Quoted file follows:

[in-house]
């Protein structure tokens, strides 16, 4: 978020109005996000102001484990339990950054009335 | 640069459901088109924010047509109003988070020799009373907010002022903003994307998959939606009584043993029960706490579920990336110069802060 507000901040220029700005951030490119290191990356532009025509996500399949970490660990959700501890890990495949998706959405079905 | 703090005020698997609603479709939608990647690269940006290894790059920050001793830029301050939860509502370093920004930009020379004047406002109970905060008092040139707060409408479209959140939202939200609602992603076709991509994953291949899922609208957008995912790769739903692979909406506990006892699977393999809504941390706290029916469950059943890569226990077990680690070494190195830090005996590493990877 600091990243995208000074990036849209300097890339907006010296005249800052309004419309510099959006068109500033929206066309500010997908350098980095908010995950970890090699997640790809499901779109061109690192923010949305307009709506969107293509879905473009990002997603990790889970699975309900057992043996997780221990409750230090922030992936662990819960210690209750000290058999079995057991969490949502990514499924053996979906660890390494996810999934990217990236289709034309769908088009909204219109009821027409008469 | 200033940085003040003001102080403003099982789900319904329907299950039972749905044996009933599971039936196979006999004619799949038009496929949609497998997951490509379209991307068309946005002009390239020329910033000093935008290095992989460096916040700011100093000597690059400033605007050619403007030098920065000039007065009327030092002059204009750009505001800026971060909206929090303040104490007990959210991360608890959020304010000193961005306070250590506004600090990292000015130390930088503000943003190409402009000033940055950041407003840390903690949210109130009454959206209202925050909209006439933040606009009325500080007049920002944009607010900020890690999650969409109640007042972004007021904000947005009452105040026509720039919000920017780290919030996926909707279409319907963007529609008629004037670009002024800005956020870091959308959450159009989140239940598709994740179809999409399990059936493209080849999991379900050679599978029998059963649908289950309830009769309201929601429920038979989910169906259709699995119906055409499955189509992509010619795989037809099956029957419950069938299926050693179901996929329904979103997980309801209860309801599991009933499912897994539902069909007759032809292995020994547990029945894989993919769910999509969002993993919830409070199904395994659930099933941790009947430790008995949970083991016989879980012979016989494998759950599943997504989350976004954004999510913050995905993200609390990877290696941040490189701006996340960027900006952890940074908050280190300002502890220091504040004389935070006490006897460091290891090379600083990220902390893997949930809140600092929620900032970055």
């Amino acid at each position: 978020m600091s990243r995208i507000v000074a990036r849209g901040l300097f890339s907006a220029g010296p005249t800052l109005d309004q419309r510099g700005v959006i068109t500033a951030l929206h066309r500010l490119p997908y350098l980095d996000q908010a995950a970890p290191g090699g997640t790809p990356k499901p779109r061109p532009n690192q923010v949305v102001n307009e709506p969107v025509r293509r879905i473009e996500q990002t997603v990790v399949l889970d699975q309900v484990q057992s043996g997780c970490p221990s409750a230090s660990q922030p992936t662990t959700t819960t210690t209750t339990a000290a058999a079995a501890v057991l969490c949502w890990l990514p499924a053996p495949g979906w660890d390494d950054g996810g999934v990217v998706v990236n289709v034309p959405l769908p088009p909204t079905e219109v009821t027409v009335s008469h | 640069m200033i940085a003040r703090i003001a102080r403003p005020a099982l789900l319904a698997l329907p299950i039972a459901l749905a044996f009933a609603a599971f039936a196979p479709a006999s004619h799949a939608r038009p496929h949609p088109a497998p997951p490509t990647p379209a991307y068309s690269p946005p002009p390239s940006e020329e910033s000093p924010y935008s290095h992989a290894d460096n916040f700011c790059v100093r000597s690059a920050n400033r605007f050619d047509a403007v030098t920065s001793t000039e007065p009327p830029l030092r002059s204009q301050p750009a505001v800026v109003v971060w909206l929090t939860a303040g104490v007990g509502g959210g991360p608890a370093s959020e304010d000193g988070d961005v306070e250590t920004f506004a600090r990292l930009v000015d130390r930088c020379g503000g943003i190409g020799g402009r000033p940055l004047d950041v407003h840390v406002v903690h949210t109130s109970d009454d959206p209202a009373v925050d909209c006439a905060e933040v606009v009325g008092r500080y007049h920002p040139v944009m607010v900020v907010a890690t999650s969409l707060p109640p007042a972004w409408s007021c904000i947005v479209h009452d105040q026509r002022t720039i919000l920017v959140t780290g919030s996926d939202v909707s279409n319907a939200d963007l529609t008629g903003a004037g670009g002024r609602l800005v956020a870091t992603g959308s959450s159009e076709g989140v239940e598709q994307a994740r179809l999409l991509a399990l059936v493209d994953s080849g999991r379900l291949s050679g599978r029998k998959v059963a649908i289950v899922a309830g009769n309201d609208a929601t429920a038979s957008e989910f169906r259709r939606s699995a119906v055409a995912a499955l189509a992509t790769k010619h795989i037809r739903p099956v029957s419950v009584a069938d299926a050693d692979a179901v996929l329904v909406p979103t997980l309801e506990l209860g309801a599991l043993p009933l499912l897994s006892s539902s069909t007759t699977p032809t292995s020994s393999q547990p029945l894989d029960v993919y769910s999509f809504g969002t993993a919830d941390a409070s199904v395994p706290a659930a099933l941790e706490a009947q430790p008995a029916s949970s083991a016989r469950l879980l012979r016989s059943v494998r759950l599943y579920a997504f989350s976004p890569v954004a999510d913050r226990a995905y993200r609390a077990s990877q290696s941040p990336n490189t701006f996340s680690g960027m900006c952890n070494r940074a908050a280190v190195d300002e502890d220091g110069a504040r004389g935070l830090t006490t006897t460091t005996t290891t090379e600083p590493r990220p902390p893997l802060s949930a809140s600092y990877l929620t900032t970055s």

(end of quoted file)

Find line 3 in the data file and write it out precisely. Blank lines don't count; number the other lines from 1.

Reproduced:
């Amino acid at each position: 978020m600091s990243r995208i507000v000074a990036r849209g901040l300097f890339s907006a220029g010296p005249t800052l109005d309004q419309r510099g700005v959006i068109t500033a951030l929206h066309r500010l490119p997908y350098l980095d996000q908010a995950a970890p290191g090699g997640t790809p990356k499901p779109r061109p532009n690192q923010v949305v102001n307009e709506p969107v025509r293509r879905i473009e996500q990002t997603v990790v399949l889970d699975q309900v484990q057992s043996g997780c970490p221990s409750a230090s660990q922030p992936t662990t959700t819960t210690t209750t339990a000290a058999a079995a501890v057991l969490c949502w890990l990514p499924a053996p495949g979906w660890d390494d950054g996810g999934v990217v998706v990236n289709v034309p959405l769908p088009p909204t079905e219109v009821t027409v009335s008469h | 640069m200033i940085a003040r703090i003001a102080r403003p005020a099982l789900l319904a698997l329907p299950i039972a459901l749905a044996f009933a609603a599971f039936a196979p479709a006999s004619h799949a939608r038009p496929h949609p088109a497998p997951p490509t990647p379209a991307y068309s690269p946005p002009p390239s940006e020329e910033s000093p924010y935008s290095h992989a290894d460096n916040f700011c790059v100093r000597s690059a920050n400033r605007f050619d047509a403007v030098t920065s001793t000039e007065p009327p830029l030092r002059s204009q301050p750009a505001v800026v109003v971060w909206l929090t939860a303040g104490v007990g509502g959210g991360p608890a370093s959020e304010d000193g988070d961005v306070e250590t920004f506004a600090r990292l930009v000015d130390r930088c020379g503000g943003i190409g020799g402009r000033p940055l004047d950041v407003h840390v406002v903690h949210t109130s109970d009454d959206p209202a009373v925050d909209c006439a905060e933040v606009v009325g008092r500080y007049h920002p040139v944009m607010v900020v907010a890690t999650s969409l707060p109640p007042a972004w409408s007021c904000i947005v479209h009452d105040q026509r002022t720039i919000l920017v959140t780290g919030s996926d939202v909707s279409n319907a939200d963007l529609t008629g903003a004037g670009g002024r609602l800005v956020a870091t992603g959308s959450s159009e076709g989140v239940e598709q994307a994740r179809l999409l991509a399990l059936v493209d994953s080849g999991r379900l291949s050679g599978r029998k998959v059963a649908i289950v899922a309830g009769n309201d609208a929601t429920a038979s957008e989910f169906r259709r939606s699995a119906v055409a995912a499955l189509a992509t790769k010619h795989i037809r739903p099956v029957s419950v009584a069938d299926a050693d692979a179901v996929l329904v909406p979103t997980l309801e506990l209860g309801a599991l043993p009933l499912l897994s006892s539902s069909t007759t699977p032809t292995s020994s393999q547990p029945l894989d029960v993919y769910s999509f809504g969002t993993a919830d941390a409070s199904v395994p706290a659930a099933l941790e706490a009947q430790p008995a029916s949970s083991a016989r469950l879980l012979r016989s059943v494998r759950l599943y579920a997504f989350s976004p890569v954004a999510d913050r226990a995905y993200r609390a077990s990877q290696s941040p990336n490189t701006f996340s680690g960027m900006c952890n070494r940074a908050a280190v190195d300002e502890d220091g110069a504040r004389g935070l830090t006490t006897t460091t005996t290891t090379e600083p590493r990220p902390p893997l802060s949930a809140s600092y990877l929620t900032t970055s």